Gonzaga’s Bryant Crawford to compete at LeBron James Skills Academy


Gonzaga rising senior guard Bryant Crawford has turned heads this summer with his play at the NBPA Top 100 Camp and Kyrie Irving Skills Academy. He will also participate in this week’s LeBron James Skills Academy (Toni L. Sandys/The Washington Post)

With his team down two points and about 10 seconds remaining on the clock during a contest at the NBPA Top 100 Camp in Charlottesville last month, Bryant Crawford was given free reign to determine the outcome.

The play began with a pick-and-roll, Crawford’s specialty as one of the top point guards in the class of 2015. As the defender rolled with Crawford’s teammate off the screen, the Gonzaga guard was left with an open look from three that could have sealed the victory. But Crawford wanted more.

With a quick hesitation dribble, Crawford drove down the right side of the lane and rose for a dunk attempt that resulted in this:

(h/t NextUp Recruits)

The poster jam over Ben Simmons, a Montverde forward and the No. 2 overall prospect in ESPN’s 2015 class rankings, punctuated an impressive three-day showing for Crawford that spilled over into the Kyrie Irving Skills Academy and will be his spark come Wednesday, when he begins play in Las Vegas for the LeBron James Skills Academy.

“It just came with the flow of the game,” said Crawford, who finished with 13 points to lead his team to an overtime victory. “I started heating up and it was a close game and the lane opened up. I was going for the dunk whether he was there or not. He stepped over, so it was a big play and a memorable moment for the camp.”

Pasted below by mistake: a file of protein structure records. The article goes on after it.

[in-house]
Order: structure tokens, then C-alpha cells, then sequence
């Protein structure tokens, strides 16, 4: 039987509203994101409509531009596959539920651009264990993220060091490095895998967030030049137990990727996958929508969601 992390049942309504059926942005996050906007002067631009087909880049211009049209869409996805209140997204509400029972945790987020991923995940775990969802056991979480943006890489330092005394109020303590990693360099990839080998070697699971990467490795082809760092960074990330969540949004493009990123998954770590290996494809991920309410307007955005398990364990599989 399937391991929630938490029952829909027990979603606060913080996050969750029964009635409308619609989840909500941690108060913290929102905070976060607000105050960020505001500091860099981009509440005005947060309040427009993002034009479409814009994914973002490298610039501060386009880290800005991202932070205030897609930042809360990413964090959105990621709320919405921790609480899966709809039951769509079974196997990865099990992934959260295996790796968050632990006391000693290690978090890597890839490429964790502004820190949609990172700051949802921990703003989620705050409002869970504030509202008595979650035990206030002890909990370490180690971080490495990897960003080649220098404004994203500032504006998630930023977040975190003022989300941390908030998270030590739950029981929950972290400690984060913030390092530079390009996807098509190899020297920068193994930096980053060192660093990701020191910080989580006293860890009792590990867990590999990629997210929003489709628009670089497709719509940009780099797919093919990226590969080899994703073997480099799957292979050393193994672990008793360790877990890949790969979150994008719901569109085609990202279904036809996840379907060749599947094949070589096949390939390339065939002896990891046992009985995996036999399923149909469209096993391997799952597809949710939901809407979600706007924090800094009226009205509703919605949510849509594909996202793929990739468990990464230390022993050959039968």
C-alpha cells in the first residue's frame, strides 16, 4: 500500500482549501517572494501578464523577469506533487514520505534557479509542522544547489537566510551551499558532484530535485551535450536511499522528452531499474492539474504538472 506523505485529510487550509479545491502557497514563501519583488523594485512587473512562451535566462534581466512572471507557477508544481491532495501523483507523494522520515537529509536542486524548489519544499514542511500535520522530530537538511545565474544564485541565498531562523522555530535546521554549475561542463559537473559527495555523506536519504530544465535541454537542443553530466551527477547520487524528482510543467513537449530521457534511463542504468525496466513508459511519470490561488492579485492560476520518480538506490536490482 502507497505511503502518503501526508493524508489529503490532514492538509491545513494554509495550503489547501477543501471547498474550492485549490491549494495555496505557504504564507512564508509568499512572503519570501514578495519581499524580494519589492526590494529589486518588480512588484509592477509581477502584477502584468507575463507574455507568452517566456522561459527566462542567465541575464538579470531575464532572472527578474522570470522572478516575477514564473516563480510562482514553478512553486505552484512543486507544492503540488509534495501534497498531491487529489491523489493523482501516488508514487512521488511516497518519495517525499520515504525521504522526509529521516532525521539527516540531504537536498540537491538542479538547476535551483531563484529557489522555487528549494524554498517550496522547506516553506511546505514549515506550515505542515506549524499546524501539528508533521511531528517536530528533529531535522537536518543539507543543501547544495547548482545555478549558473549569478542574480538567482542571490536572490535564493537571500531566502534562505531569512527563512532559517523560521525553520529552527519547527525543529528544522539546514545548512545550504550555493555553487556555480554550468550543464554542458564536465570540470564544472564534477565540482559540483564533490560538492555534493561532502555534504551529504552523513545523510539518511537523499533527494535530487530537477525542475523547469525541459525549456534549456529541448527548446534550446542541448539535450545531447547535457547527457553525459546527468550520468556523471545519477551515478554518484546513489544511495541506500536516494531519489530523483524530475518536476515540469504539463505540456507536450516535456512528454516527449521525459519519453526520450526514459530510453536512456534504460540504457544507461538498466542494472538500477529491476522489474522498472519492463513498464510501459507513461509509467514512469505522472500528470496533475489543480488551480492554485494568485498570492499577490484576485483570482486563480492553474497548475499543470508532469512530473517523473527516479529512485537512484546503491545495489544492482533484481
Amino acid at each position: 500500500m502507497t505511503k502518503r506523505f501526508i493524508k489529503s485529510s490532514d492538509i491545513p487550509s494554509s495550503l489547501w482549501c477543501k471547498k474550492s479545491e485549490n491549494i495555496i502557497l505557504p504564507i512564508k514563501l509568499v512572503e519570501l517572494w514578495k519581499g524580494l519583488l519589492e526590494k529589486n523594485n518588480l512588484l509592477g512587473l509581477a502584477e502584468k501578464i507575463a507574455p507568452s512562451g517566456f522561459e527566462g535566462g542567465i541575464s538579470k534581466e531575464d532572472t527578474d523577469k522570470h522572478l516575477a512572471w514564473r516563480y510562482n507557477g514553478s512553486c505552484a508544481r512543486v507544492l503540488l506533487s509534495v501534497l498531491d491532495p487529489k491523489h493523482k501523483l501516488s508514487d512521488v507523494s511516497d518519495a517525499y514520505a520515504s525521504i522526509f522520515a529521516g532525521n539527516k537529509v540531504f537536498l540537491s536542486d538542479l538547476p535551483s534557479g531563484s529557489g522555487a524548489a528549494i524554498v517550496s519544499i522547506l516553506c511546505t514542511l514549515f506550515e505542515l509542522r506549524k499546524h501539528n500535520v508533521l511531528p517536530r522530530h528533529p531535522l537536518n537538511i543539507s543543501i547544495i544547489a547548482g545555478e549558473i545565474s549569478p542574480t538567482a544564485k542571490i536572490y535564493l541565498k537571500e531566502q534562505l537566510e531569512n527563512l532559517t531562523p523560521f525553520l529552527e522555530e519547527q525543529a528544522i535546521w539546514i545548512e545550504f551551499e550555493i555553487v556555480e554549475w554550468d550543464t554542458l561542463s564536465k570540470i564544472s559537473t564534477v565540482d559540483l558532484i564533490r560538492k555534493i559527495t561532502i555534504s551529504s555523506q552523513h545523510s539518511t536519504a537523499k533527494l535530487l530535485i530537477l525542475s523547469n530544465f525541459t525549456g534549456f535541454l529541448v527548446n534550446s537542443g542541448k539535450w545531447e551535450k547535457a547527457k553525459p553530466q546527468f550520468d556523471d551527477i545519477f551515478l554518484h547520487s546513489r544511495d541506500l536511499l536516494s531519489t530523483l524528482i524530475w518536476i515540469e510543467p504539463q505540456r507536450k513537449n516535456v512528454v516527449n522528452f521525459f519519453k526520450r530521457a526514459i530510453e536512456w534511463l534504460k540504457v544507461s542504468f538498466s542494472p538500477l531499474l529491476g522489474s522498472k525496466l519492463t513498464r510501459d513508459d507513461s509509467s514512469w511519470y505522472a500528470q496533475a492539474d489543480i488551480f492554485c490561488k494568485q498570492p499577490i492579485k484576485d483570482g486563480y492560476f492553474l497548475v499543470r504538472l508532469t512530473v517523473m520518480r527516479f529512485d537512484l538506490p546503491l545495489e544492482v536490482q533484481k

The 6-foot-3 guard put together several more memorable moments the next week in New Jersey. There, Crawford showed off his high basketball IQ by picking up instructions quickly and finding the open man on set plays. Crawford’s improving jump shot was also on display, as he knocked down threes and popped mid-range jumpers off pick and rolls.

All these skills came together during individual sessions and scrimmages, when Crawford went up against former North Carolina guard Dexter Strickland as well as Irving himself and NBA players Trey Burke (Utah), DeMarcus Cousins (Sacramento) and Anthony Davis (New Orleans).

“I think I held my own,” Crawford said. “The workouts weren’t as long as the NBPA camp but for those two hours that were were in the gym, I was working hard, giving it my all.”

The opportunity to improve and perform on these platforms is something that Crawford relishes after enduring a slew of setbacks during his last three years at Gonzaga. As a freshman, his season ended before it began after he broke his leg during a scrimmage. Then this past year as a junior, with the onus on him following the graduation of 2012-13 All-Met Player of the Year Kris Jenkins, a broken hand sidelined Crawford for a sizable chunk of the season.

But when Crawford is on the floor and at his best, whether it be on the AAU circuit with Team Takeover or at summer camps like this week’s Nike-sponsored LeBron James combine, the lanky guard has left an impression.

Currently, he holds offers from Georgetown, Maryland, Indiana, Louisville, Nebraska, Seton Hall, Texas and Villanova, among others, with growing interest from Virginia, N.C. State and Wake Forest. Crawford said he’d like to take a few more unofficial visits and then commit to a college before the start of the high school basketball season.

After that, Crawford, who has sprouted two inches and put on about five pounds in the past year, will shift his focus to having a breakout season of sorts at Gonzaga with hopes of staying injury-free.

“I just want to stay consistent,” said Crawford, who averaged 10.2 points as a junior. “Just stay playing the same way I played at the last two camps but also take it to a new level and pick it up even more.”

Paul VI rising senior forward and Georgetown commit Marcus Derrickson was also in attendance and, by all accounts, played well, demonstrating a mix of craft post moves and a soft outside touch.

Brandon Parker is a sports reporter for The Washington Post.
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